Applying the foregoing rule of construction to the language of the statute in question we are satisfied the legislature did not intend to require the procuring of an occupational license tax based on the entire gross receipts of the carrier's business, regardless of the necessary costs of assembling goods for the purpose of shipping, the charges for loading and unloading the vehicles or the expense incident to a separate “pick–up and delivery service”. We are of the opinion section 4 of the act, which provides for a tax of “three per cent of gross receipts from operation” should be construed to mean three per cent of the gross receipts from operation on the public highways. Section 1(d) of the act reinforces the preceding conclusion. It provides that “the term ‘gross receipts from operation’ shall include all receipts from the operation of such motor vehicle or motor vehicles. The italicized language from the last–quoted section clearly excludes receipts derived from sources other than that of operating the vehicles. Likewise section 2 of the act provides that the license shall be procured by each operator who desires to transport persons or property for compensation “upon or over any public highway within this State”. Moreover, section 1(d) of the act specifically declares that the estimated taxes shall be “based upon the proportion of the mileage within this State to the entire mileage over which such business is done”. Section 14 (now section 22 of the amended act) excludes from consideration in estimating the taxes due, transportation within incorporated cities or towns, and roadways outside of such cities and towns other than public highways. It is significant that the act does not mention, directly or inferentially, the necessity of including within gross receipts the compensation received from services performed in packing or assembling goods, in loading or unloading them or for “pickup and delivery” charges. The very purpose of the act would seem to exclude such services for clearly they do not tend to injure the public highways in any manner whatever. Indeed, a similar tax levied for highway purposes only, which did include such services might be deemed to be unreasonable and void, for the undisputed evidence in this case is that more than one–half of the time and labor employed in the business of transporting household goods and other property, commonly conducted by such companies or individuals, is necessary to assemble, pack, carry by hand to the vehicles, load and unload the property. Recognizing that fact, the Railroad Commission uniformly makes an allowance of forty per cent of the time and labor of transporting goods for such preparation, in fixing the rates which may be charged by common carriers of this nature. If the legislature had intended to include in the definitions of “transportation” or “gross receipts” such services it would have been very easy to have clearly done so. It seems quite significant that they failed to do so.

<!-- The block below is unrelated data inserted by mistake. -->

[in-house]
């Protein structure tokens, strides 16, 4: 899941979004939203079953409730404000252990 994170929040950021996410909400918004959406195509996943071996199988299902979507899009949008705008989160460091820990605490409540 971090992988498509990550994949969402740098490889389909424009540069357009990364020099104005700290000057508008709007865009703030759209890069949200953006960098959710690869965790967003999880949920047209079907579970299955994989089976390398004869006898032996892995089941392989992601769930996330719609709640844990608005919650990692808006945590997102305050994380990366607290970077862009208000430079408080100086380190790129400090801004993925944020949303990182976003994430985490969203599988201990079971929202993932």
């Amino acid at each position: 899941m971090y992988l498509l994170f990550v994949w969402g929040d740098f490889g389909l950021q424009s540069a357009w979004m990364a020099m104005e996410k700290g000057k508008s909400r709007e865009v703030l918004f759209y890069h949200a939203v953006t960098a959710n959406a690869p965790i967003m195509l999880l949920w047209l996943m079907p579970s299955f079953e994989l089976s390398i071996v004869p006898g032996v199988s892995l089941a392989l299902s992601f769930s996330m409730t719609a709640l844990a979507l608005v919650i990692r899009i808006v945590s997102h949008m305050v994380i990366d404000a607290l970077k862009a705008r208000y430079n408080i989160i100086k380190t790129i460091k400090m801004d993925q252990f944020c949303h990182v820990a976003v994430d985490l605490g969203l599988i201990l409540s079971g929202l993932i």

In support of its contention that the act includes all such services as incidental to the business of transporting goods, the respondent cites several cases based on the Interstate Commerce Act. Pletcher v. Chicago, R. I. & P. Ry. Co., 103 Kan. 834, 177 P. 1; Lehigh Valley R. Co. v. United States, 3 Cir., 188 F. 879, 884; 42 Words and Phrases, Perm.Ed., 359. It appears to us those cases are not applicable to the present suit. They are clearly distinguishable from this case. They are founded on a specific definition of the term “transportation” as it is used in the Interstate Commerce Act, 49 U.S.C.A. § 1(3), which declares that: “The term ‘transportation’ as used in this chapter shall include * * * all services in connection with the receipt, delivery, elevation, and transfer in transit * * * and handling of property transported.”
No such services are included in the definitions used in the transportation act of California. To read such services into the present statute would violate the established rule of construction recognized by uniform authorities and expressed in the Riley case, supra, prohibiting an extension of the provisions of an act, which, in case of uncertainty, should be interpreted favorably to the taxpayer and not the state.
For the foregoing reasons we are convinced the highway carrier's license should not be computed and levied on the basis of all gross receipts of the company, but, on the contrary, should be confined to receipts derived from actual mileage covered in transporting goods on public highways outside of incorporated cities and towns.
The judgment is reversed and the trial court is directed to render judgment for the plaintiff as prayed for.
We concur: PULLEN, P. J.; TUTTLE, J.